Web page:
Picture of flying drone

Award-winning sensor signal processing research at Strathclyde...

The Strathprints institutional repository is a digital archive of University of Strathclyde's Open Access research outputs. Strathprints provides access to thousands of Open Access research papers by University of Strathclyde researchers, including by Strathclyde researchers involved in award-winning research into technology for detecting drones. - but also other internationally significant research from within the Department of Electronic & Electrical Engineering.

Strathprints also exposes world leading research from the Faculties of Science, Engineering, Humanities & Social Sciences, and from the Strathclyde Business School.

Discover more...

Assessing the location of surface plasmons over nanotriangle and nanohole arrays of different size and periodicity

Correia-Ledo, Debby and Gibson, Kirsty F. and Dhawan, Anuj and Couture, Maxime and Vo-Dinh, Tuan and Graham, Duncan and Masson, Jean-Francois (2012) Assessing the location of surface plasmons over nanotriangle and nanohole arrays of different size and periodicity. Journal of Physical Chemistry C, 116 (12). pp. 6884-6892. ISSN 1932-7447

Full text not available in this repository. (Request a copy from the Strathclyde author)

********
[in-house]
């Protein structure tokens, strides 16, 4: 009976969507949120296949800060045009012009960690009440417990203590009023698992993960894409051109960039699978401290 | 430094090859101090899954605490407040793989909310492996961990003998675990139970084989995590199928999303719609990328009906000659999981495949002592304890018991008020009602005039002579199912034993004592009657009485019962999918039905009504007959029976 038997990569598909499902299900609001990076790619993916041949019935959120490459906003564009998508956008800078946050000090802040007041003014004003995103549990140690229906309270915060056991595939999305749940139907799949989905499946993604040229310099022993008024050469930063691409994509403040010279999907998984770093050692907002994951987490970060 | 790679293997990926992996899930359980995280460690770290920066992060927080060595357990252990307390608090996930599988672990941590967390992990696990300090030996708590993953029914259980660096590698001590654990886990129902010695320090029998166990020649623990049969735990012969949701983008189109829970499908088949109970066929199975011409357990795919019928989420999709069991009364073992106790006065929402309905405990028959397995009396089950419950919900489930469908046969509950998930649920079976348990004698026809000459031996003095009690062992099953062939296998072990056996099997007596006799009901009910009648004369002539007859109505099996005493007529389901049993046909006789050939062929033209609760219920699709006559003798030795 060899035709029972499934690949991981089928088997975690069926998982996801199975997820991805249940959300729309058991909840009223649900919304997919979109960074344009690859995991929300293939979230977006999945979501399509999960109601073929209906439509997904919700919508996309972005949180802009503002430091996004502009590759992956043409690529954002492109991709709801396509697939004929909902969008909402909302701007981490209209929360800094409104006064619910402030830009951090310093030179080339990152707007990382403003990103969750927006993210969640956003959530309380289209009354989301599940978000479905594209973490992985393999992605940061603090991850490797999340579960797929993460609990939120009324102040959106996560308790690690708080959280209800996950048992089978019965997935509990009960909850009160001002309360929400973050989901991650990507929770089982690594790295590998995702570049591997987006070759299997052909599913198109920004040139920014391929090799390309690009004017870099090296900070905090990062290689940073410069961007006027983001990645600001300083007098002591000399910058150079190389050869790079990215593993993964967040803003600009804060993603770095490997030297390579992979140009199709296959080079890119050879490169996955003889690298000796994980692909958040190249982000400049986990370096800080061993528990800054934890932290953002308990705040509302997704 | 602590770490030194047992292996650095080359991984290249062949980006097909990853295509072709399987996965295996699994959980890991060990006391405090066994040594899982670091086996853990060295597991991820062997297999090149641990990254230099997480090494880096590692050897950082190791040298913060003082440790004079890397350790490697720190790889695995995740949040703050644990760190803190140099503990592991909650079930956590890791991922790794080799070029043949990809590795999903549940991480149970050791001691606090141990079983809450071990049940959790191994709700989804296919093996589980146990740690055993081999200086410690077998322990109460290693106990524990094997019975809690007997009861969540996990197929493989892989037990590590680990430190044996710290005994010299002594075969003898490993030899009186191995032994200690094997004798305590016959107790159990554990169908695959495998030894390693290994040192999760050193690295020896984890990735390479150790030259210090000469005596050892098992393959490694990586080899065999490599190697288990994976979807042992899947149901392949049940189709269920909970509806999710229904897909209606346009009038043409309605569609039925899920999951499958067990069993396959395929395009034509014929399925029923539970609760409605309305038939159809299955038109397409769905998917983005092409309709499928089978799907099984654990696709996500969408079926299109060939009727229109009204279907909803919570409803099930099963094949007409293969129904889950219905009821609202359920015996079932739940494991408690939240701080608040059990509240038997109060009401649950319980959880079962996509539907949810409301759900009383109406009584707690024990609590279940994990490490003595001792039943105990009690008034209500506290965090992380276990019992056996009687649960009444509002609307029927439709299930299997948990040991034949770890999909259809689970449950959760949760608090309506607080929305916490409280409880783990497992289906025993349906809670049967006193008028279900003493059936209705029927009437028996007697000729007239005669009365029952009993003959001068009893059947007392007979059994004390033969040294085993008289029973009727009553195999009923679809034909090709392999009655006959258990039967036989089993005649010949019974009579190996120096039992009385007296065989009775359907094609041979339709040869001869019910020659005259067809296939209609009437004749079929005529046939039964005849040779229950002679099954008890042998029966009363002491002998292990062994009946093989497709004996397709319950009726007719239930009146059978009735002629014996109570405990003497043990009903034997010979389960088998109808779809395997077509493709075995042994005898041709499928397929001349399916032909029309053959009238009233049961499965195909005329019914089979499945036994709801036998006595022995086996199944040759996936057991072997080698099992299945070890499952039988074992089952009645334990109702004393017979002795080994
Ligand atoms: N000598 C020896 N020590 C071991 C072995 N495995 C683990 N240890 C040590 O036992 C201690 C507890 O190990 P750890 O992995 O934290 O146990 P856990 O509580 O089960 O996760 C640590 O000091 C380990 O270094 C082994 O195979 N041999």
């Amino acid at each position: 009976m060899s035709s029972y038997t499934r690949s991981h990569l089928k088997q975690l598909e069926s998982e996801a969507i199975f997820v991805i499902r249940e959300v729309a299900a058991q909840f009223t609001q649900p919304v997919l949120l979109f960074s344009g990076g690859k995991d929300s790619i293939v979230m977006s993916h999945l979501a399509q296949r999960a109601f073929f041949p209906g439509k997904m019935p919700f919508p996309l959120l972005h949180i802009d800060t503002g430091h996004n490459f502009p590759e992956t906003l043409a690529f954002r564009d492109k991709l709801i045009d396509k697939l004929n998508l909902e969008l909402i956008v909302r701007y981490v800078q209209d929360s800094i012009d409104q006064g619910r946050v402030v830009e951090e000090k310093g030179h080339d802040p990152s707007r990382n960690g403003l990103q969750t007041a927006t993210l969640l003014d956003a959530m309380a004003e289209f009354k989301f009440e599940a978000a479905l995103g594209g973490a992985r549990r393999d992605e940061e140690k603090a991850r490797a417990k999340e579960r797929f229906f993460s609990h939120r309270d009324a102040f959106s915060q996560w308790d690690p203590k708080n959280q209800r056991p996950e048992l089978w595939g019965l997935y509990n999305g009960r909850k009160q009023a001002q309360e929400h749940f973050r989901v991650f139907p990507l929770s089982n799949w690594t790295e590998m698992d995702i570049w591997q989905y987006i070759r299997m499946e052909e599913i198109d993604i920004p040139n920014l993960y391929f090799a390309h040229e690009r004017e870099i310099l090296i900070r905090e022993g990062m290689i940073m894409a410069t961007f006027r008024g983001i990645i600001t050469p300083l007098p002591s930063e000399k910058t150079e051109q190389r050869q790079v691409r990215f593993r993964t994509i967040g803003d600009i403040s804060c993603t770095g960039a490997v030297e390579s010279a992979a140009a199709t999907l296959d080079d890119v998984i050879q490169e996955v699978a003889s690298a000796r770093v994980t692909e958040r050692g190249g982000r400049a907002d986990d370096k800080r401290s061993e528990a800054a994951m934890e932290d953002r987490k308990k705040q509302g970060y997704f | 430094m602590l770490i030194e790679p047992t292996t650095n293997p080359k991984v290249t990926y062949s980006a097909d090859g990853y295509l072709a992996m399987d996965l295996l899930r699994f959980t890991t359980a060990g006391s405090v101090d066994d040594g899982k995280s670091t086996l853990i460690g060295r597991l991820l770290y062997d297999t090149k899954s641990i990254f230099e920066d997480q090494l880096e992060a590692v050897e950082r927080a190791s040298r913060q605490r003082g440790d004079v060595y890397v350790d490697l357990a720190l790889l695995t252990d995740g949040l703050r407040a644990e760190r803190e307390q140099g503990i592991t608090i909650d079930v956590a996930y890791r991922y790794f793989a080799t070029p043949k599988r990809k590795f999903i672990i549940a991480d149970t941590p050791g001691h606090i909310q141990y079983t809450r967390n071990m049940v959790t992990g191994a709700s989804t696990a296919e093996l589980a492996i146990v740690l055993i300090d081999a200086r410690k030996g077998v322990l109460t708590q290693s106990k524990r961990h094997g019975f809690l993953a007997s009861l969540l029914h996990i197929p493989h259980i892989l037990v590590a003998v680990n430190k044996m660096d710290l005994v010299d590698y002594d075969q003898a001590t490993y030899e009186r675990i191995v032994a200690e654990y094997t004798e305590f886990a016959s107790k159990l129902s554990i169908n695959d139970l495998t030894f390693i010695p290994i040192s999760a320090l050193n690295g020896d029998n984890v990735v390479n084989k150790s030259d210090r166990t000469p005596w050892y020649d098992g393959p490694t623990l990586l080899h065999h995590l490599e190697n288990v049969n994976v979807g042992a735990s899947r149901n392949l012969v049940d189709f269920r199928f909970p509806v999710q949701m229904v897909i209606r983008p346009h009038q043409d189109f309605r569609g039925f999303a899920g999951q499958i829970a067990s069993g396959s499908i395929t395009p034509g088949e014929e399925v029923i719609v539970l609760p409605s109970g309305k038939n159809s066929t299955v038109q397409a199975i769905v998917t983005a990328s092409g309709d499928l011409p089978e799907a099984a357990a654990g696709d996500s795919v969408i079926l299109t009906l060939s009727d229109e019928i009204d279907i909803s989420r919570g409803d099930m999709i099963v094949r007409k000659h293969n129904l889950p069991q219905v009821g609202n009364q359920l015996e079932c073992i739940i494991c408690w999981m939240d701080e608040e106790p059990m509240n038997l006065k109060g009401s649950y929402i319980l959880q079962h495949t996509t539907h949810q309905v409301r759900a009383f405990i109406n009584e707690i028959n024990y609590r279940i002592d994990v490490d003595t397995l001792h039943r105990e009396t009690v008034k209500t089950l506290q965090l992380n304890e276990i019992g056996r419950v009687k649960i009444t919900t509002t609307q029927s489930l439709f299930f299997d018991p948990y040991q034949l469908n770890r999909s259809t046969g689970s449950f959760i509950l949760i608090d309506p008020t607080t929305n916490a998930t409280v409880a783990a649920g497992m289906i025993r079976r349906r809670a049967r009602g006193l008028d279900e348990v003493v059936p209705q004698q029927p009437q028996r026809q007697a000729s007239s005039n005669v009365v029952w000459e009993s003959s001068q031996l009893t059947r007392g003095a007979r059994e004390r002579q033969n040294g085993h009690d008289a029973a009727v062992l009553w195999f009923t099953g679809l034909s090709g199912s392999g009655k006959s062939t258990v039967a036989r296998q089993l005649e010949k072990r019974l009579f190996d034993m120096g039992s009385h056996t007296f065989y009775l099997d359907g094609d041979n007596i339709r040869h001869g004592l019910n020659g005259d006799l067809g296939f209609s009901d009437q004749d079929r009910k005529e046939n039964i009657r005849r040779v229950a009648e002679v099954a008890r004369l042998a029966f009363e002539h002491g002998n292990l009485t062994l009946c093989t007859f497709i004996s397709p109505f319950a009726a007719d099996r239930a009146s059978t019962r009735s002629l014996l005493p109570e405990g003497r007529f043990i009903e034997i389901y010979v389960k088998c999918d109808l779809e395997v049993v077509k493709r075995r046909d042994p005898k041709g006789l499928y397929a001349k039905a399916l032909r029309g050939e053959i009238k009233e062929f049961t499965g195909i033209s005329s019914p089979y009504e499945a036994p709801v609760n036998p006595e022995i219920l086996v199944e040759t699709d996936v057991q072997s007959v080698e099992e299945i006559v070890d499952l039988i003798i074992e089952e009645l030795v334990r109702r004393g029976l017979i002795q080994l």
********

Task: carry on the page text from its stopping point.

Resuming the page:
The increasing popularity of surface plasmon resonance (SPR) and surface enhanced Raman scattering (SERS) sensor design based on nanotriangle or nanohole arrays, and the possibility to manufacture substrates at the transition between these plasmonic substrates, makes them ideal candidates for the establishment of structure property relationships. This work features near diffraction-limited Raman images and finite-difference time-domain (FDTD) simulations of nanotriangle and nanohole array substrates, which clearly demonstrate that the localization of the hot spot on these SERS substrates is significantly influenced by the ratio of diameter/periodicity (D/P). The experimental and simulation data reveal that the hot spots are located around nanotriangles (D/P = 1), characteristic of localized SPR. Decreasing the D/P ratio to 0.75-0.7 led to the creation of nanohole arrays, which promoted the excitation of a propagating surface plasmon (SP) delocalized over the metal network. The optimal SERS intensity was consistently achieved at this transition from nanotriangles to nanoholes, for every periodicity (650 nm to 1.5 mu m) and excitation wavelength (633 and 785 nm) investigated, despite the presence or absence of a plasmonic band near the laser excitation. Further decreasing the D/P ratio led to excitation of a localized SP located around the rim of nanohole arrays for D/P of 0.5-0.6, in agreement with previous reports. In addition, this manuscript provides the first evidence that the hot spots are positioned inside the hole for D/P of 0.4, with the center being the region of highest electric field and Raman intensity. The compelling experimental evidence and FDTD simulations offer an overall understanding of the plasmonic properties of nanohole arrays as SERS and SPR sensors, which is of significant value in advancing the diversity of applications from such surfaces,